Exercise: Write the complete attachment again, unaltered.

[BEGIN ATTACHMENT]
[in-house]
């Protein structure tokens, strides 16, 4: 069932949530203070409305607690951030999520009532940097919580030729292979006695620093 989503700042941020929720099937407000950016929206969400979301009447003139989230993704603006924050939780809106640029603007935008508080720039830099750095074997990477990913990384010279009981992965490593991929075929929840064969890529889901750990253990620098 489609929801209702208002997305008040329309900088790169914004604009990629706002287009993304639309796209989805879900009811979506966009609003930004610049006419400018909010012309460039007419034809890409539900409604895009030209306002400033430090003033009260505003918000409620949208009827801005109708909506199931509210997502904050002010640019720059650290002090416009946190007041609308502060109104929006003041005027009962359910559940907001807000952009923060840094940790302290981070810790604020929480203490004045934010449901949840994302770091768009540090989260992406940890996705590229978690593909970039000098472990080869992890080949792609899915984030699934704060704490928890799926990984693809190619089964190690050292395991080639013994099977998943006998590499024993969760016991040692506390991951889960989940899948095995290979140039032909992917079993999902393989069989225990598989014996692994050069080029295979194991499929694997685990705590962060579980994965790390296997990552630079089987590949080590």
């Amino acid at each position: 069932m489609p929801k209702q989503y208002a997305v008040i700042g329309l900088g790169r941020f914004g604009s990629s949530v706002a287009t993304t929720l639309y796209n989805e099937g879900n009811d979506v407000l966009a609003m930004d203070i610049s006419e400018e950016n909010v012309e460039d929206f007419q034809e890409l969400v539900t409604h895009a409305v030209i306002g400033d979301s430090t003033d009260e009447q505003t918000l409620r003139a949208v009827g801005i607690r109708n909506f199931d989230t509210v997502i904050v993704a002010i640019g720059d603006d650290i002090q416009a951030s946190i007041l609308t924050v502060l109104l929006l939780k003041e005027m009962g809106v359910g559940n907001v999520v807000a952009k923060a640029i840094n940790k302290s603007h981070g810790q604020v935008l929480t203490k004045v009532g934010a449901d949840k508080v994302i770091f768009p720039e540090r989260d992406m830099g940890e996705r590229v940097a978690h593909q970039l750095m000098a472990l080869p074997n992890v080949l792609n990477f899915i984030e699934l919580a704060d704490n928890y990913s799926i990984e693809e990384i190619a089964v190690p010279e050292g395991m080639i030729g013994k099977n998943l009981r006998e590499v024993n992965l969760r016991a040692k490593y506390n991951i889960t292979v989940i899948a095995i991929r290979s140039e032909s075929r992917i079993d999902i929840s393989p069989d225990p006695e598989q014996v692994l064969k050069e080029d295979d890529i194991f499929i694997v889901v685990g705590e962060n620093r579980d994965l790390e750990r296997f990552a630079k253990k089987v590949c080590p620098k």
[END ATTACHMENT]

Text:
[in-house]
């Protein structure tokens, strides 16, 4: 069932949530203070409305607690951030999520009532940097919580030729292979006695620093 989503700042941020929720099937407000950016929206969400979301009447003139989230993704603006924050939780809106640029603007935008508080720039830099750095074997990477990913990384010279009981992965490593991929075929929840064969890529889901750990253990620098 489609929801209702208002997305008040329309900088790169914004604009990629706002287009993304639309796209989805879900009811979506966009609003930004610049006419400018909010012309460039007419034809890409539900409604895009030209306002400033430090003033009260505003918000409620949208009827801005109708909506199931509210997502904050002010640019720059650290002090416009946190007041609308502060109104929006003041005027009962359910559940907001807000952009923060840094940790302290981070810790604020929480203490004045934010449901949840994302770091768009540090989260992406940890996705590229978690593909970039000098472990080869992890080949792609899915984030699934704060704490928890799926990984693809190619089964190690050292395991080639013994099977998943006998590499024993969760016991040692506390991951889960989940899948095995290979140039032909992917079993999902393989069989225990598989014996692994050069080029295979194991499929694997685990705590962060579980994965790390296997990552630079089987590949080590």
């Amino acid at each position: 069932m489609p929801k209702q989503y208002a997305v008040i700042g329309l900088g790169r941020f914004g604009s990629s949530v706002a287009t993304t929720l639309y796209n989805e099937g879900n009811d979506v407000l966009a609003m930004d203070i610049s006419e400018e950016n909010v012309e460039d929206f007419q034809e890409l969400v539900t409604h895009a409305v030209i306002g400033d979301s430090t003033d009260e009447q505003t918000l409620r003139a949208v009827g801005i607690r109708n909506f199931d989230t509210v997502i904050v993704a002010i640019g720059d603006d650290i002090q416009a951030s946190i007041l609308t924050v502060l109104l929006l939780k003041e005027m009962g809106v359910g559940n907001v999520v807000a952009k923060a640029i840094n940790k302290s603007h981070g810790q604020v935008l929480t203490k004045v009532g934010a449901d949840k508080v994302i770091f768009p720039e540090r989260d992406m830099g940890e996705r590229v940097a978690h593909q970039l750095m000098a472990l080869p074997n992890v080949l792609n990477f899915i984030e699934l919580a704060d704490n928890y990913s799926i990984e693809e990384i190619a089964v190690p010279e050292g395991m080639i030729g013994k099977n998943l009981r006998e590499v024993n992965l969760r016991a040692k490593y506390n991951i889960t292979v989940i899948a095995i991929r290979s140039e032909s075929r992917i079993d999902i929840s393989p069989d225990p006695e598989q014996v692994l064969k050069e080029d295979d890529i194991f499929i694997v889901v685990g705590e962060n620093r579980d994965l790390e750990r296997f990552a630079k253990k089987v590949c080590p620098k």